BSE! CJD! Fin de siecle acronyms! Over 30 young people have died horrible deaths from the latter, and maybe many more will follow. More than £3 billion has been spent by the Government on propping up beef. And yet never in recent times have such expensive policy decisions rested on such scientific uncertainty. Why? It is not the scientists' fault. It is because of the appallingly difficult science.
For decades it has been known that the causative agents of diseases like BSE, CJD and scrapie - the transmissible spongiform encephalopathies (TSEs) - are very different from the viruses and bacteria that we have been successfully isolating and characterising for a hundred years.
A good way to find out about infectious agents is to challenge them with chemical and physical insults and measure the decline in infectivity. Not only does this tell us a lot about their makeup and structure, but it provides essential information about how to control them with disinfectants and sterilising procedures. Viruses and bacteria (except spore-formers) are rapidly killed by boiling, for example, and succumb pretty speedily to treatment with reactive chemicals. Not so the TSEs. They die very slowly under heat treatment and relish formaldehyde. So they are not ordinary bacteria or viruses. How big are they? Radiation treatment (the smaller a living object, the smaller target it presents and the harder it is to kill) suggests they are very small - in DNA terms a lot smaller than the average gene. And the diseases that they cause are unlike straightforward infections because they can have enormously long incubation periods. The illnesses themselves develop very slowly - and are uniformly fatal. No protective immune response occurs. Not only is this bad news for patients, but it means that one extremely important diagnostic method - measuring antibody levels - is missing.
The very slow infectious process and the absence of immunological handles are major obstacles to laboratory work on TSEs. Nevertheless their unusual properties intrigue scientists so much - Francis Crick has even speculated that they present a challenge to his central dogma of molecular biology - that enormous efforts have been made to find out what they are. Closure of the field is not at hand, however - despite the award of two Nobel prizes.
The essential problem is that the agent has not been purified. That is to say, no one has yet produced a test-tube that contains the molecular entity that causes the disease - a protein or nucleic acid or a defined complex of the two - and nothing else.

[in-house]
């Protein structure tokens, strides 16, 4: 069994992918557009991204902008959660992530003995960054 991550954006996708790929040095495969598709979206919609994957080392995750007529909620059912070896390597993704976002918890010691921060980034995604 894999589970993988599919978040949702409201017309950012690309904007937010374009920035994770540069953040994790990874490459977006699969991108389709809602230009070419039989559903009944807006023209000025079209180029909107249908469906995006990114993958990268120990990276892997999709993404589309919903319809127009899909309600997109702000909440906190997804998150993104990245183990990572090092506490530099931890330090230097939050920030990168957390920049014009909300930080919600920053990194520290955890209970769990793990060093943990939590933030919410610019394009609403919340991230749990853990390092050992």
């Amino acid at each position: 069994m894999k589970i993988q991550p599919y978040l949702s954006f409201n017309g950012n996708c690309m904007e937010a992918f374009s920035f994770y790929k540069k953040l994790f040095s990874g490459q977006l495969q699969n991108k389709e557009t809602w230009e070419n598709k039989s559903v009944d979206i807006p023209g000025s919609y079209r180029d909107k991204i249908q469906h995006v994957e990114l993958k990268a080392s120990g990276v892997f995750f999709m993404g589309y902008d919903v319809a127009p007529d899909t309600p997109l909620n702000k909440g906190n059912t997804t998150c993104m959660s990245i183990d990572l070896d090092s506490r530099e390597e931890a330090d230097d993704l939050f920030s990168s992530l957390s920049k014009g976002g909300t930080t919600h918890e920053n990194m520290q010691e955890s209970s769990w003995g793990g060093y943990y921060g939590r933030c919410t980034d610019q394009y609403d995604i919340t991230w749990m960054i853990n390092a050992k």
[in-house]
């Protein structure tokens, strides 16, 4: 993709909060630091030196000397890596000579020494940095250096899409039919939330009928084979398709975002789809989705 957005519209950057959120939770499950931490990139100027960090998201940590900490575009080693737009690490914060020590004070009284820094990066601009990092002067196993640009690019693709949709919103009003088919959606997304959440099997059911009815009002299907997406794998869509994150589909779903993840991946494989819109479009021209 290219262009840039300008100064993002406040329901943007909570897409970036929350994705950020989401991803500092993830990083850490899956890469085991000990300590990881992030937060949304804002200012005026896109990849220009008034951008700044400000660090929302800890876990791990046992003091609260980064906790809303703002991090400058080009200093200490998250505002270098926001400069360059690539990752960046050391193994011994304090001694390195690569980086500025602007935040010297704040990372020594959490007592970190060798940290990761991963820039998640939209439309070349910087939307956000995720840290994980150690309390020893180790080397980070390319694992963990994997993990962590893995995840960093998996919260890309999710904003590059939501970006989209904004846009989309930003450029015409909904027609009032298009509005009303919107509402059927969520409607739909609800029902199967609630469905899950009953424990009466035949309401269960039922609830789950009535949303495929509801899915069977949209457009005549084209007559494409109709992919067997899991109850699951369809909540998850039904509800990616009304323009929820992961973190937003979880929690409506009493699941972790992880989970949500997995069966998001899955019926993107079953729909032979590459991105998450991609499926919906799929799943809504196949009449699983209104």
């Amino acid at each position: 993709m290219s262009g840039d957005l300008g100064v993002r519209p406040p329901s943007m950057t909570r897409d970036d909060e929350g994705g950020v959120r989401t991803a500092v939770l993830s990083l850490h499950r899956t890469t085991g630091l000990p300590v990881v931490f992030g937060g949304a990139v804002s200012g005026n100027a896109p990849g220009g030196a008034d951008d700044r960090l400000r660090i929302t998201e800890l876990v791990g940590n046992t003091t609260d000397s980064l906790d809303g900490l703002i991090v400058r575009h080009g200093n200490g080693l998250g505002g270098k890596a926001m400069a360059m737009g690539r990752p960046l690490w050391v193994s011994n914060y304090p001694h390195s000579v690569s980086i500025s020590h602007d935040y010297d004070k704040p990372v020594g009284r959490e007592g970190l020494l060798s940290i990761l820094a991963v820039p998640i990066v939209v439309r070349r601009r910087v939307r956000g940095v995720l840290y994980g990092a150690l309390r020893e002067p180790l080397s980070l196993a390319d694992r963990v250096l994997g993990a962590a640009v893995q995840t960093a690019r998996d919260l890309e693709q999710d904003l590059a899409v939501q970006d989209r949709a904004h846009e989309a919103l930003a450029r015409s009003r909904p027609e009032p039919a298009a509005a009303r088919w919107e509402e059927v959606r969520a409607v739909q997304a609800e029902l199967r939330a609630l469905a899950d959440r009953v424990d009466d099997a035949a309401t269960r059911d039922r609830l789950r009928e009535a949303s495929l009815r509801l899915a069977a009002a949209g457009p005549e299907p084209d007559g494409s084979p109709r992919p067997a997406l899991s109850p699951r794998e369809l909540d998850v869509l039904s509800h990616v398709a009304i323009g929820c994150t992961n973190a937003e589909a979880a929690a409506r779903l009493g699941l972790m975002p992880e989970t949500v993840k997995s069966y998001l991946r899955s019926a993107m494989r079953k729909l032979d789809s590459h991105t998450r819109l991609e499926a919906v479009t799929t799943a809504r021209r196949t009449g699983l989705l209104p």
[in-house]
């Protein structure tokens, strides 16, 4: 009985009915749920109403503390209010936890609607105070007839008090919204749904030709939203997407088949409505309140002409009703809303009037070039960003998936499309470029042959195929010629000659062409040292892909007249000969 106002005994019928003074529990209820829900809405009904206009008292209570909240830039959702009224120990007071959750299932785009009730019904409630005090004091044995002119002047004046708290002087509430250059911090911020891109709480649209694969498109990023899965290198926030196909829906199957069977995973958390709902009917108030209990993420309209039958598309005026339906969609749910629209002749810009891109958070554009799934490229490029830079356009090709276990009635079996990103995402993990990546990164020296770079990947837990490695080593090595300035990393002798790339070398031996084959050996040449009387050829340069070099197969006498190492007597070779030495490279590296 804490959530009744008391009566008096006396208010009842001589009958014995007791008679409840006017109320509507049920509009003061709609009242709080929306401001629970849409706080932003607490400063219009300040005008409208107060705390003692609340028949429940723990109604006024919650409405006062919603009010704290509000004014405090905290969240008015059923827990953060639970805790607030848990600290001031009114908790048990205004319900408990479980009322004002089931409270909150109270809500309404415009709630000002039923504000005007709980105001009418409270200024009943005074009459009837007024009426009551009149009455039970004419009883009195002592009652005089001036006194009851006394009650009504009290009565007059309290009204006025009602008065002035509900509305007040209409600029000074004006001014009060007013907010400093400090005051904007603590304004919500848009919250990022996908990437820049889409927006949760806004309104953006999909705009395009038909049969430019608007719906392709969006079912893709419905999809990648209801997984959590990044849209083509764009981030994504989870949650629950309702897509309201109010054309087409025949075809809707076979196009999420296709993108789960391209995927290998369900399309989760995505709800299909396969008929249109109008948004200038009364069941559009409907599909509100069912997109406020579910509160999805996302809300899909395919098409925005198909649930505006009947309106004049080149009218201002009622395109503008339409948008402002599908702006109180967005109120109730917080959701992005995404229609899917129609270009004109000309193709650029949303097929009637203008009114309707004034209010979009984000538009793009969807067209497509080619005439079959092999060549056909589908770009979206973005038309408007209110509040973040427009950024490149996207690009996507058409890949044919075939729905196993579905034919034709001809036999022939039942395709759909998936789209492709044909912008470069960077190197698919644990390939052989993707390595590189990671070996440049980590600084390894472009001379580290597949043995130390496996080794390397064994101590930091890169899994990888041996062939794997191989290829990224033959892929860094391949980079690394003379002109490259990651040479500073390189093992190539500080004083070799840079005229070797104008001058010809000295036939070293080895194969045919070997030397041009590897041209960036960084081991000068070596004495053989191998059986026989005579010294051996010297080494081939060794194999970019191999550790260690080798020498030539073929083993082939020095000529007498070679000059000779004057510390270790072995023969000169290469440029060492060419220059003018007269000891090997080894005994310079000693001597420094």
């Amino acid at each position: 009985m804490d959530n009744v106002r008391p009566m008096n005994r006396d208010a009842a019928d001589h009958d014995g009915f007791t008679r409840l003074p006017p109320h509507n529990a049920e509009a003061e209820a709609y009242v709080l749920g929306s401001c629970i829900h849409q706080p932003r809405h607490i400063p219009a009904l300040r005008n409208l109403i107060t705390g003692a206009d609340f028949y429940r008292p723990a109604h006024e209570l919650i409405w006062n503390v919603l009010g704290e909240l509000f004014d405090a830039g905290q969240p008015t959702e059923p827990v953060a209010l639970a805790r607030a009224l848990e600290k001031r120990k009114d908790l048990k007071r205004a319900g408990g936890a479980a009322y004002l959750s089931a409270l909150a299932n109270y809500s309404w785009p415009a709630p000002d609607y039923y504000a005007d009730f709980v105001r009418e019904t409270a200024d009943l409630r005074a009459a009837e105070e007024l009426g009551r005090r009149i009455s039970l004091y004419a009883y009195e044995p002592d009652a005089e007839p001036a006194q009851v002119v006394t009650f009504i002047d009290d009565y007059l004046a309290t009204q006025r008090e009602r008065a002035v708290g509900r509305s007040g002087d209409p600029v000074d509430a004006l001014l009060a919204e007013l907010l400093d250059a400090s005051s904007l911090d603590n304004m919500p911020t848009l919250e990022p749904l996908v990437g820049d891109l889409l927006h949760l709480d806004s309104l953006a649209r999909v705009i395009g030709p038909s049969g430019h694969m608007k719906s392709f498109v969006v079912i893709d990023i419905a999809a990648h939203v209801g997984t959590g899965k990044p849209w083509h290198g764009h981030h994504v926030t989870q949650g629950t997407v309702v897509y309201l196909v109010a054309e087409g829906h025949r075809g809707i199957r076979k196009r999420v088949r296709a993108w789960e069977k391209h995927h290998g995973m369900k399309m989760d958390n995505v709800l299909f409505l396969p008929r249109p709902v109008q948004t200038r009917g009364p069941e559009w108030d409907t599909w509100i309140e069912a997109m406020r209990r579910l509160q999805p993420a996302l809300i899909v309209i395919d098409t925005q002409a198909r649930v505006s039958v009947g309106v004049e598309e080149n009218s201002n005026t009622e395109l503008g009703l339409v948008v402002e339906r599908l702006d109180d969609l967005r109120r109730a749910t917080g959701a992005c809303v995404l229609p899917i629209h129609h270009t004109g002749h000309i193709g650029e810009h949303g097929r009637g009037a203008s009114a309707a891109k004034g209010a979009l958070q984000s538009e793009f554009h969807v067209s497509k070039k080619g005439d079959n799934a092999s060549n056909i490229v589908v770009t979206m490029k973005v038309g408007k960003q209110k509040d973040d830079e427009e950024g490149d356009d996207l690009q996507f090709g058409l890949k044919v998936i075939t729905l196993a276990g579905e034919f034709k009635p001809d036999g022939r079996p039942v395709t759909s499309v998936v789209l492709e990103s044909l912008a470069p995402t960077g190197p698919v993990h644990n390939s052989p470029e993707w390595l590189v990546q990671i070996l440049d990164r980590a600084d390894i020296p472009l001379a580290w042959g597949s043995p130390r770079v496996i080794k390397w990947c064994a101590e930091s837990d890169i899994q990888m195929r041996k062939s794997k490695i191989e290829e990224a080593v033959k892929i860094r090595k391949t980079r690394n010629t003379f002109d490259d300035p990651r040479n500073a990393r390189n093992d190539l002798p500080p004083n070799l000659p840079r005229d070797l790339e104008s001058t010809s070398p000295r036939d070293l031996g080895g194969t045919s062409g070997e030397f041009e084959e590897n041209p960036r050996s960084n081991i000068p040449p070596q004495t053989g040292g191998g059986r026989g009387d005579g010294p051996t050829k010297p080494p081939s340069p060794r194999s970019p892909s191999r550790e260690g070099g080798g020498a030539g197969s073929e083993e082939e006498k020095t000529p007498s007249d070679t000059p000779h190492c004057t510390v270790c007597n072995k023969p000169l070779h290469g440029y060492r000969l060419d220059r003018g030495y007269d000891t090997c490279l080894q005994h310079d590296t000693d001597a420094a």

Fatal Protein, like all the other rapidly increasing number of books on TSEs, has therefore to be looked on as an account of "work in progress". Is it successful? Up to a point. But beware. It is very partisan. Although avowedly aimed at the general reader, its account of a central issue - the nature of the agent - is unbalanced. To be fair, its title gives warning, and the authors honestly admit that they "concentrate on the 'protein only' hypothesis" and leave other views to "another book, written by someone who supports them". But for a popular account this will not do. Although there are good and comprehensive chapters on diseases like scrapie, Kuru, CJD, BSE and new-variant CJD, the authors' hostility to any scientist or any observation that does not support the line that the infectious agent is a protein, the prion protein, goes too far. Stan Prusiner, its chief proponent ("most distinguished") publishes his "revolutionary ideas" in "prestigious journals". Alan Dickinson and his Edinburgh colleagues Moira Bruce and Hugh Fraser, whose virtuoso genetics and painstaking strain typing laid the basis for most recent advances in TSE work, and provide some of the best evidence of a link between BSE and new-variant CJD, are rubbished as polemicists who go over the top or as scientists who do not know how to interpret their results properly.
Is this because their demonstration of many strain types mounts a major challenge to the Prusiner hypothesis, and lends support to those who postulate that the agent contains another informational molecule - maybe a small nucleic acid? I suspect so. So it ill behoves the authors to lecture us on "the scientific method being not quite so high minded or rational as we might be led to believe". Read this book, but with care. It has a lot of useful information in it. Those with a biological background will profit from it. But also read other books - such as Richard Rhodes's Deadly Feasts - as an antidote to its bias.
Hugh Pennington is professor of medical bacteriology, University of Aberdeen.
Author - Rosalind Ridley and Harry Baker
ISBN - 0 19 852435 8
Publisher - Oxford University Press
Price - £ 25.00
Pages - 249